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Richard Avedon, fashion and portrait photographer, was born 100 years ago today
Richard Avedon self portrait
Richard Avedon, fashion and portrait photographer, was born 100 years ago today.
Born in New York City to a Jewish family, Avadon’s father, Jacob Israel Avedon, was a Russian-born immigrant who advanced from menial work to starting his own successful retail dress business on Fifth Avenue —Avedon’s Fifth Avenue. His mother, Anna, from a family that owned a dress-manufacturing business, encouraged her son’s love of fashion and art.
Avedon’s interest in photography emerged when, at age 12, he joined the Young Men’s Hebrew Association (YMHA) Camera Club. He would use his family’s Kodak Box Brownie not only to feed his curiosity about the world, but also to retreat from his personal life.
The photographer's first muse was his younger sister, Louise, a beautiful subject. During her teen years, however, she struggled through psychiatric treatment. And, eventually, becoming increasingly withdrawn from reality, she was diagnosed with schizophrenia. These early influences of fashion and family would shape his life and career, often expressed in his desire to capture tragic beauty in photos.
Avedon attended DeWitt Clinton High School in Bedford Park, Bronx, where he worked on the school paper, The Magpie, with James Baldwin from 1937 until 1940. In addition to his continued interest in fashion and photography, Avedon developed an affinity for poetry.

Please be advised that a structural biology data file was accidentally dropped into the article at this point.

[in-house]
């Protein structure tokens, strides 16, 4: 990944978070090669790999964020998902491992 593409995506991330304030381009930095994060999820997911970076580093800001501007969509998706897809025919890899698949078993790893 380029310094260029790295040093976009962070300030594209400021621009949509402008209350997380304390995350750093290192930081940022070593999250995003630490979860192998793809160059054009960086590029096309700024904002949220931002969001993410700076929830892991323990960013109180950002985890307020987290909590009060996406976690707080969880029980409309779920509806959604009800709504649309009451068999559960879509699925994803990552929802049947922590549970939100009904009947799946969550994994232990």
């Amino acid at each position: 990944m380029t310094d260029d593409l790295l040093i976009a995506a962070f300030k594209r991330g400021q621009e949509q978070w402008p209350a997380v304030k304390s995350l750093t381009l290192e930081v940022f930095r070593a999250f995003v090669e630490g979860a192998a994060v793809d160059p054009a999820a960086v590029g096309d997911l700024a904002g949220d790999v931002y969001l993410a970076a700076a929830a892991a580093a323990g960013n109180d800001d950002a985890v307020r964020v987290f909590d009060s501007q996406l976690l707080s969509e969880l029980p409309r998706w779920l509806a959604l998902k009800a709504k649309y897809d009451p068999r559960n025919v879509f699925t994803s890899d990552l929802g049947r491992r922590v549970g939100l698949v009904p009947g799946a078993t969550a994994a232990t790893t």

In 1941, his senior year of high school, he was named Poet Laureate of New York City High Schools. After graduating from DeWitt that year, he enrolled at Columbia University to study philosophy and poetry but dropped out after one year. He then started as a photographer for the Merchant Marines, taking ID shots of the crewmen with the Rolleiflex camera his father had given him as a gift.
From 1944 to 1950, Avedon studied photography with Alexey Brodovitch at his Design Laboratory at the New School for Social Research.
In 1944, Avedon began working as an advertising photographer for a department store, but was quickly endorsed by Alexey Brodovitch, the art director for the fashion magazine, Harper's Bazaar.
Lillian Bassman also promoted Avedon's career at Harper's. In 1945, his photographs began appearing in Junior Bazaar and, a year later, in Harper's Bazaar.
In 1946, Avedon had set up his own studio and began providing images for magazines including Vogue and Life. He soon became the chief photographer for Harper's Bazaar. From 1950, he also contributed photographs to Life, Look and Graphis and, in 1952, became staff editor and photographer for Theatre Arts Magazine.
Avedon did not conform to the standard technique of taking studio fashion photographs, where models stood emotionless and seemingly indifferent to the camera. Instead, Avedon showed models full of emotion, smiling, laughing and, many times, in action in outdoor settings, which was revolutionary at the time.